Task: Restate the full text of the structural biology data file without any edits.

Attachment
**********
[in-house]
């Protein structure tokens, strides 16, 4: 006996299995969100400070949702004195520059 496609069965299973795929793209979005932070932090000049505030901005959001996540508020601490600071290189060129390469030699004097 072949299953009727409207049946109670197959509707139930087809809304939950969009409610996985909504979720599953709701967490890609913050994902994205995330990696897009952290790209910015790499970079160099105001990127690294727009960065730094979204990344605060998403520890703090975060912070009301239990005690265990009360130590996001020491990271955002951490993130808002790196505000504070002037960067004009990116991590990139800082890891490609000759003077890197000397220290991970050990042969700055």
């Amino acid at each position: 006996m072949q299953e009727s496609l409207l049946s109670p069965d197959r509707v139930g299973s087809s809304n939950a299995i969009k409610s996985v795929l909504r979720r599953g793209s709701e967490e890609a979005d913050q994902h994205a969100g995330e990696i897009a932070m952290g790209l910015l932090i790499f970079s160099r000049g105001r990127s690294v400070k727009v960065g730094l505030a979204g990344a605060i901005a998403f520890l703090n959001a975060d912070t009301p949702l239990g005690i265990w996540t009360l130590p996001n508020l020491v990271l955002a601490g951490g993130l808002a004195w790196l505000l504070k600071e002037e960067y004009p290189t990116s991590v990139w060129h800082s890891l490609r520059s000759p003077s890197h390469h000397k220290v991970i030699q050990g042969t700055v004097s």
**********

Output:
[in-house]
């Protein structure tokens, strides 16, 4: 006996299995969100400070949702004195520059 496609069965299973795929793209979005932070932090000049505030901005959001996540508020601490600071290189060129390469030699004097 072949299953009727409207049946109670197959509707139930087809809304939950969009409610996985909504979720599953709701967490890609913050994902994205995330990696897009952290790209910015790499970079160099105001990127690294727009960065730094979204990344605060998403520890703090975060912070009301239990005690265990009360130590996001020491990271955002951490993130808002790196505000504070002037960067004009990116991590990139800082890891490609000759003077890197000397220290991970050990042969700055």
């Amino acid at each position: 006996m072949q299953e009727s496609l409207l049946s109670p069965d197959r509707v139930g299973s087809s809304n939950a299995i969009k409610s996985v795929l909504r979720r599953g793209s709701e967490e890609a979005d913050q994902h994205a969100g995330e990696i897009a932070m952290g790209l910015l932090i790499f970079s160099r000049g105001r990127s690294v400070k727009v960065g730094l505030a979204g990344a605060i901005a998403f520890l703090n959001a975060d912070t009301p949702l239990g005690i265990w996540t009360l130590p996001n508020l020491v990271l955002a601490g951490g993130l808002a004195w790196l505000l504070k600071e002037e960067y004009p290189t990116s991590v990139w060129h800082s890891l490609r520059s000759p003077s890197h390469h000397k220290v991970i030699q050990g042969t700055v004097s």